328 Mass. 430

January 9, 1952 - February 28, 1952

Middlesex County


The record in a proceeding under G. L. (Ter. Ed.) c. 71, Section 34, as appearing in St. 1939, c. 294, disclosed no error in a finding of the judge hearing the case that there was no deficiency in the appropriations made by a town for salaries of teachers and of schoolhouse janitors for a certain year where it appeared that the appropriations were in the amounts specified in a motion made by a member of the school committee at the town meeting and were sufficient to cover such salaries as fixed by the school committee following the town meeting, notwithstanding

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a report of the school committee prior to the town meeting recommending the appropriation of larger amounts.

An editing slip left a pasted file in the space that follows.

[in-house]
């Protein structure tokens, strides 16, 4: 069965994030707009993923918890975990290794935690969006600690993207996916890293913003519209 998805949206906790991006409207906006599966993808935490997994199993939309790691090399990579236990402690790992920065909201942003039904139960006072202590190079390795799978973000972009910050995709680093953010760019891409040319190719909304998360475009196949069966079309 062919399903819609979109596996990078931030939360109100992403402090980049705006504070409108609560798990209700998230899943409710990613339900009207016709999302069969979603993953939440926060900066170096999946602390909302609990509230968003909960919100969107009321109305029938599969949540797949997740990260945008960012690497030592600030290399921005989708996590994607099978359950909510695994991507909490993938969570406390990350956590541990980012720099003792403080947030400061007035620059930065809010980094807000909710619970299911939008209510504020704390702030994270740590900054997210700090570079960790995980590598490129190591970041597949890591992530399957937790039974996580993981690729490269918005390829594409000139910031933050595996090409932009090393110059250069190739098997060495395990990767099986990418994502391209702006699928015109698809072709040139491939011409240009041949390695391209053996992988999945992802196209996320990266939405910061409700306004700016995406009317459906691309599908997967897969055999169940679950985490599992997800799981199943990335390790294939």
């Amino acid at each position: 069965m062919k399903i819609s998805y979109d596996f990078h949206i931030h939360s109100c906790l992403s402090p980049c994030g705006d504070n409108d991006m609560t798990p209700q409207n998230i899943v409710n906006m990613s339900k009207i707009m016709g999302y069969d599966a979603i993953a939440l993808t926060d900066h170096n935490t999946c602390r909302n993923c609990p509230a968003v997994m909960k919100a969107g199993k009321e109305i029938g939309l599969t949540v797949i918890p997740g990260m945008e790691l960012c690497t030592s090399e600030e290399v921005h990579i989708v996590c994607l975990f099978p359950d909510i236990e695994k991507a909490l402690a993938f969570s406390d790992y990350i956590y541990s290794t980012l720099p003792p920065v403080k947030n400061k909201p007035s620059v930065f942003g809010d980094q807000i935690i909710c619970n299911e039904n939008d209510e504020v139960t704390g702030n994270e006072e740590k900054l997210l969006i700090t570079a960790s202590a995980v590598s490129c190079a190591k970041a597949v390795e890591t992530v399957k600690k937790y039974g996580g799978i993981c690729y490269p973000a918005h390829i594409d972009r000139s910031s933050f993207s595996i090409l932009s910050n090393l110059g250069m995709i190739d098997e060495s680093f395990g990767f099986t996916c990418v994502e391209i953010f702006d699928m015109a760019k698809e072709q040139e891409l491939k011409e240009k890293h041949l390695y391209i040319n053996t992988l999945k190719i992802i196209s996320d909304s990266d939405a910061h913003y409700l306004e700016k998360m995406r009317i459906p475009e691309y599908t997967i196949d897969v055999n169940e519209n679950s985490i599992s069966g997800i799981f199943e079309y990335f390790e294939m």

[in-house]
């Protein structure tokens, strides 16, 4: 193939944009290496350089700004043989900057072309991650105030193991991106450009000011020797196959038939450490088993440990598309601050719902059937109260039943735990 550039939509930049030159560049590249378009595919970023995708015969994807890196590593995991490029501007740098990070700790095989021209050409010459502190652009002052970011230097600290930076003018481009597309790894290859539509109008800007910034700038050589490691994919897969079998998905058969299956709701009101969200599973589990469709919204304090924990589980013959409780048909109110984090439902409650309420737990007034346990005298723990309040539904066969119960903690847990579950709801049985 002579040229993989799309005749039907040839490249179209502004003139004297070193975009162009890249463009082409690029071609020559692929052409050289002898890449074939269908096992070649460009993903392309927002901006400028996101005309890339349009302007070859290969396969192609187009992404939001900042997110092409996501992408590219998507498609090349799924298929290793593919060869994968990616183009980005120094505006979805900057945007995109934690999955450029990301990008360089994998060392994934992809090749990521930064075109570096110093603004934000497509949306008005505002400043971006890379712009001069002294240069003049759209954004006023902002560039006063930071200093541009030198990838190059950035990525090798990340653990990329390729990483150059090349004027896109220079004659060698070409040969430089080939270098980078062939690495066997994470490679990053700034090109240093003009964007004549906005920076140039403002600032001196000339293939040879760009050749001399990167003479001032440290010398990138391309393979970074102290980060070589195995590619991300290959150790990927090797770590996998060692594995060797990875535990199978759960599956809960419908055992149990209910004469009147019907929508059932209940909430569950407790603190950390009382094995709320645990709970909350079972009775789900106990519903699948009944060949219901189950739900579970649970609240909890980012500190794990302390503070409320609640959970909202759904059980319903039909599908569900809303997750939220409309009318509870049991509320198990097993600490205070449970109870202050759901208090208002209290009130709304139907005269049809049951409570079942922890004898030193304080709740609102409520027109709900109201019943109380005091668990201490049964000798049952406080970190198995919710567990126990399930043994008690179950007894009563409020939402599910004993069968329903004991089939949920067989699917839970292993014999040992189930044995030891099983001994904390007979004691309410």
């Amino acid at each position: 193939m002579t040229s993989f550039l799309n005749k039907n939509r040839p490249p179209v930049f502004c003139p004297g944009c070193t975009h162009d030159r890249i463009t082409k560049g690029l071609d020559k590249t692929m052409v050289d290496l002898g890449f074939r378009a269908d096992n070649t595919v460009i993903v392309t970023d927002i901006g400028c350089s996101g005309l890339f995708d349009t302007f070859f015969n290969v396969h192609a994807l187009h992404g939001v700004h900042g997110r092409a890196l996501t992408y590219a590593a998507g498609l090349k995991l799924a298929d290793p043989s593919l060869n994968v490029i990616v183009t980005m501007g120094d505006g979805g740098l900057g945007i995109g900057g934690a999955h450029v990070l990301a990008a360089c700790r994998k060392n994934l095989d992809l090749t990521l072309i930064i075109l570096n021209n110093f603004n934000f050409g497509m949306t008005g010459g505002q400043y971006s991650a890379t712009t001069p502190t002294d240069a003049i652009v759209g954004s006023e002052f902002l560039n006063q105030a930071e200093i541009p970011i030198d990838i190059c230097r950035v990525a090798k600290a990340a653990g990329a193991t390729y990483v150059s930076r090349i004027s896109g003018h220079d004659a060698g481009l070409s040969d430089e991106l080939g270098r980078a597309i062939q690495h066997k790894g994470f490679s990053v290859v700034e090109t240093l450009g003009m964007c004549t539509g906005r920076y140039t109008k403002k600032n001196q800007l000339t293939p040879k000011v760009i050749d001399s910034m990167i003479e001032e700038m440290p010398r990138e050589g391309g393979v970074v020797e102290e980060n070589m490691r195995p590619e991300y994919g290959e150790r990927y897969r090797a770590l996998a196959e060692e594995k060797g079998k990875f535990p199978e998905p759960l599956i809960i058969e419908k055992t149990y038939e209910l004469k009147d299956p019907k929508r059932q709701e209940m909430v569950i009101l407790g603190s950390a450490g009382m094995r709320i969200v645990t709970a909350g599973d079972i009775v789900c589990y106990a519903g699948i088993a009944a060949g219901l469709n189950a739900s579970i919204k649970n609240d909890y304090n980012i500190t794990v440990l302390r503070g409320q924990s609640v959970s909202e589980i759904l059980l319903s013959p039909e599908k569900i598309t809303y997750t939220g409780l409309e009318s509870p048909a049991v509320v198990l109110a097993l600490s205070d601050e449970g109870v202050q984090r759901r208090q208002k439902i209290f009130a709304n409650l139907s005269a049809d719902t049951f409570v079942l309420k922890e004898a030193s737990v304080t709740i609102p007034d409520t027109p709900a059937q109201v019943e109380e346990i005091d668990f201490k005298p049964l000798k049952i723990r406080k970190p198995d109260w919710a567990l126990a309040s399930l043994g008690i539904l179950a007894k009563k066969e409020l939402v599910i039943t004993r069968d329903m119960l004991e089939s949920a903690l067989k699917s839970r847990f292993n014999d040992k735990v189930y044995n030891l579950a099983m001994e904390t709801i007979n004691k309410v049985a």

A vote of the school committee of a town reducing salaries of teachers serving "at discretion" was not shown to be invalid under G. L. (Ter. Ed.) c. 71, Section 43, where it did not appear that the reduction was without the consent of the teachers or was not pursuant to a "general salary revision."

PETITION, filed in the Superior Court on April 1, 1949.

The case was heard by Goldberg, J.

T. H. Donohue, for the petitioners.

F. M. Qua, (E. J. DeSaulnier, Jr., with him,) for the respondent.